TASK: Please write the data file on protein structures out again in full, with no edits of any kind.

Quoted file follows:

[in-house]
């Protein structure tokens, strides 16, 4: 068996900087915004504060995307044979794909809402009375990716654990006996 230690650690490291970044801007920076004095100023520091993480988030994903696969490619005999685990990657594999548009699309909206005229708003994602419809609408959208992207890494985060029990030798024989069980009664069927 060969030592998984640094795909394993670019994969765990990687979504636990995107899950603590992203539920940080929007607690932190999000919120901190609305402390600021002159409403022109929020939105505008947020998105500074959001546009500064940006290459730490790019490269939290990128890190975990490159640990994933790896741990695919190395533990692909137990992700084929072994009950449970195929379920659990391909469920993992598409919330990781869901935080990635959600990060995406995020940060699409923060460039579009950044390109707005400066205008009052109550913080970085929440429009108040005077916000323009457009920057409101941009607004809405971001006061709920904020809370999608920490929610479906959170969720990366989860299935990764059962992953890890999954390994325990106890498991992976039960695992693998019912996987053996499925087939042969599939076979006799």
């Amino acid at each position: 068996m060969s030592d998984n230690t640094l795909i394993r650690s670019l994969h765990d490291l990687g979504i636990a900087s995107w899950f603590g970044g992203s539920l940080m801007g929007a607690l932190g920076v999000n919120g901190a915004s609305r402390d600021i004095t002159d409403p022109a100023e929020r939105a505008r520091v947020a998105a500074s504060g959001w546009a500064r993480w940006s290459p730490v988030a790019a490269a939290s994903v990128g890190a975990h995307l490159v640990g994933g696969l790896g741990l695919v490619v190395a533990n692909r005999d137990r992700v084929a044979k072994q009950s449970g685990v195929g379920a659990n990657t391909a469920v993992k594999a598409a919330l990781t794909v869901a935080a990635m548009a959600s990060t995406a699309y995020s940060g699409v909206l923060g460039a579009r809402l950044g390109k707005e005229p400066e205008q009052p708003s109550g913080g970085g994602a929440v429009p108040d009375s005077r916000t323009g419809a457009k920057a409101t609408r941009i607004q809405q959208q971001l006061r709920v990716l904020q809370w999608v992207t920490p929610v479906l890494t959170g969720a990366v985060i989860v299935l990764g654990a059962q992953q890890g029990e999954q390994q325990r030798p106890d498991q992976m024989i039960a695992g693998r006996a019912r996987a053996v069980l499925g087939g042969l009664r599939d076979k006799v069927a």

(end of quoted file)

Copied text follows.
[in-house]
């Protein structure tokens, strides 16, 4: 068996900087915004504060995307044979794909809402009375990716654990006996 230690650690490291970044801007920076004095100023520091993480988030994903696969490619005999685990990657594999548009699309909206005229708003994602419809609408959208992207890494985060029990030798024989069980009664069927 060969030592998984640094795909394993670019994969765990990687979504636990995107899950603590992203539920940080929007607690932190999000919120901190609305402390600021002159409403022109929020939105505008947020998105500074959001546009500064940006290459730490790019490269939290990128890190975990490159640990994933790896741990695919190395533990692909137990992700084929072994009950449970195929379920659990391909469920993992598409919330990781869901935080990635959600990060995406995020940060699409923060460039579009950044390109707005400066205008009052109550913080970085929440429009108040005077916000323009457009920057409101941009607004809405971001006061709920904020809370999608920490929610479906959170969720990366989860299935990764059962992953890890999954390994325990106890498991992976039960695992693998019912996987053996499925087939042969599939076979006799």
């Amino acid at each position: 068996m060969s030592d998984n230690t640094l795909i394993r650690s670019l994969h765990d490291l990687g979504i636990a900087s995107w899950f603590g970044g992203s539920l940080m801007g929007a607690l932190g920076v999000n919120g901190a915004s609305r402390d600021i004095t002159d409403p022109a100023e929020r939105a505008r520091v947020a998105a500074s504060g959001w546009a500064r993480w940006s290459p730490v988030a790019a490269a939290s994903v990128g890190a975990h995307l490159v640990g994933g696969l790896g741990l695919v490619v190395a533990n692909r005999d137990r992700v084929a044979k072994q009950s449970g685990v195929g379920a659990n990657t391909a469920v993992k594999a598409a919330l990781t794909v869901a935080a990635m548009a959600s990060t995406a699309y995020s940060g699409v909206l923060g460039a579009r809402l950044g390109k707005e005229p400066e205008q009052p708003s109550g913080g970085g994602a929440v429009p108040d009375s005077r916000t323009g419809a457009k920057a409101t609408r941009i607004q809405q959208q971001l006061r709920v990716l904020q809370w999608v992207t920490p929610v479906l890494t959170g969720a990366v985060i989860v299935l990764g654990a059962q992953q890890g029990e999954q390994q325990r030798p106890d498991q992976m024989i039960a695992g693998r006996a019912r996987a053996v069980l499925g087939g042969l009664r599939d076979k006799v069927a």